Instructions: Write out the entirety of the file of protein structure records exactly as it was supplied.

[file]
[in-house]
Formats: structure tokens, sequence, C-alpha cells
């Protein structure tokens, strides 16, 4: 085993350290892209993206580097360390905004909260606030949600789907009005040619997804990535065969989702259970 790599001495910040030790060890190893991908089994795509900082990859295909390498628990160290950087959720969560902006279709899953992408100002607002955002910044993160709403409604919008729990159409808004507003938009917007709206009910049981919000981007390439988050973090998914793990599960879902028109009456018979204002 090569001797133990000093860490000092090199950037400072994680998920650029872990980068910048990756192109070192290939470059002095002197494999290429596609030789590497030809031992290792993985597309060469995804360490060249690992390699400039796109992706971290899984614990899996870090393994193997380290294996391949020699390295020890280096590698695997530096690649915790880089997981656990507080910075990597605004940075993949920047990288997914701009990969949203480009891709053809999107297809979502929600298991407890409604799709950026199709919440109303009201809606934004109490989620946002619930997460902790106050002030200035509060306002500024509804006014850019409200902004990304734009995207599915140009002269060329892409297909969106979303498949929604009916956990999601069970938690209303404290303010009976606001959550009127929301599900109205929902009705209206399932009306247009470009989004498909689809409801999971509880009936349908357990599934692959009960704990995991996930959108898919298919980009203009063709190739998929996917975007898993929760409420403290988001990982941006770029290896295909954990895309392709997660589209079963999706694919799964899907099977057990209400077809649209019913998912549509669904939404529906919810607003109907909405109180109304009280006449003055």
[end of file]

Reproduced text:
[in-house]
Formats: structure tokens, sequence, C-alpha cells
């Protein structure tokens, strides 16, 4: 085993350290892209993206580097360390905004909260606030949600789907009005040619997804990535065969989702259970 790599001495910040030790060890190893991908089994795509900082990859295909390498628990160290950087959720969560902006279709899953992408100002607002955002910044993160709403409604919008729990159409808004507003938009917007709206009910049981919000981007390439988050973090998914793990599960879902028109009456018979204002 090569001797133990000093860490000092090199950037400072994680998920650029872990980068910048990756192109070192290939470059002095002197494999290429596609030789590497030809031992290792993985597309060469995804360490060249690992390699400039796109992706971290899984614990899996870090393994193997380290294996391949020699390295020890280096590698695997530096690649915790880089997981656990507080910075990597605004940075993949920047990288997914701009990969949203480009891709053809999107297809979502929600298991407890409604799709950026199709919440109303009201809606934004109490989620946002619930997460902790106050002030200035509060306002500024509804006014850019409200902004990304734009995207599915140009002269060329892409297909969106979303498949929604009916956990999601069970938690209303404290303010009976606001959550009127929301599900109205929902009705209206399932009306247009470009989004498909689809409801999971509880009936349908357990599934692959009960704990995991996930959108898919298919980009203009063709190739998929996917975007898993929760409420403290988001990982941006770029290896295909954990895309392709997660589209079963999706694919799964899907099977057990209400077809649209019913998912549509669904939404529906919810607003109907909405109180109304009280006449003055």